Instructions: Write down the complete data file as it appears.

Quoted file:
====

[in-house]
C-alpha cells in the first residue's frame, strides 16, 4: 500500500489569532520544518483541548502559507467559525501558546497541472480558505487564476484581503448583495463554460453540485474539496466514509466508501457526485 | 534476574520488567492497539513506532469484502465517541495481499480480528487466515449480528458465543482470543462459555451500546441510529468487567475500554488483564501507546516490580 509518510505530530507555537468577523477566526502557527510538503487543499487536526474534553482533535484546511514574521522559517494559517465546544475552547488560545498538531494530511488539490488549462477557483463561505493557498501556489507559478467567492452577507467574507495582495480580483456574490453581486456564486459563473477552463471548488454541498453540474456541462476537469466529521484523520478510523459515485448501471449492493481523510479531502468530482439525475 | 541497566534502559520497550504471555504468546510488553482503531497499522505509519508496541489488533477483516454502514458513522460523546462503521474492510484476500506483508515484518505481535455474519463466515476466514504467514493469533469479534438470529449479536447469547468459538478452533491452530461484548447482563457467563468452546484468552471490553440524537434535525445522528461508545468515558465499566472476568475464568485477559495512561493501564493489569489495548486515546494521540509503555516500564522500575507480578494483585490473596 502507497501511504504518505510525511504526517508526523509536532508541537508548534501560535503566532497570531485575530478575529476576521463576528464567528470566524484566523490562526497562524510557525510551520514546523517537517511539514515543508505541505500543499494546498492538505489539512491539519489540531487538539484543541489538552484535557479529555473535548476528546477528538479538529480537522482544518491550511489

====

[in-house]
C-alpha cells in the first residue's frame, strides 16, 4: 500500500489569532520544518483541548502559507467559525501558546497541472480558505487564476484581503448583495463554460453540485474539496466514509466508501457526485 | 534476574520488567492497539513506532469484502465517541495481499480480528487466515449480528458465543482470543462459555451500546441510529468487567475500554488483564501507546516490580 509518510505530530507555537468577523477566526502557527510538503487543499487536526474534553482533535484546511514574521522559517494559517465546544475552547488560545498538531494530511488539490488549462477557483463561505493557498501556489507559478467567492452577507467574507495582495480580483456574490453581486456564486459563473477552463471548488454541498453540474456541462476537469466529521484523520478510523459515485448501471449492493481523510479531502468530482439525475 | 541497566534502559520497550504471555504468546510488553482503531497499522505509519508496541489488533477483516454502514458513522460523546462503521474492510484476500506483508515484518505481535455474519463466515476466514504467514493469533469479534438470529449479536447469547468459538478452533491452530461484548447482563457467563468452546484468552471490553440524537434535525445522528461508545468515558465499566472476568475464568485477559495512561493501564493489569489495548486515546494521540509503555516500564522500575507480578494483585490473596 502507497501511504504518505510525511504526517508526523509536532508541537508548534501560535503566532497570531485575530478575529476576521463576528464567528470566524484566523490562526497562524510557525510551520514546523517537517511539514515543508505541505500543499494546498492538505489539512491539519489540531487538539484543541489538552484535557479529555473535548476528546477528538479538529480537522482544518491550511489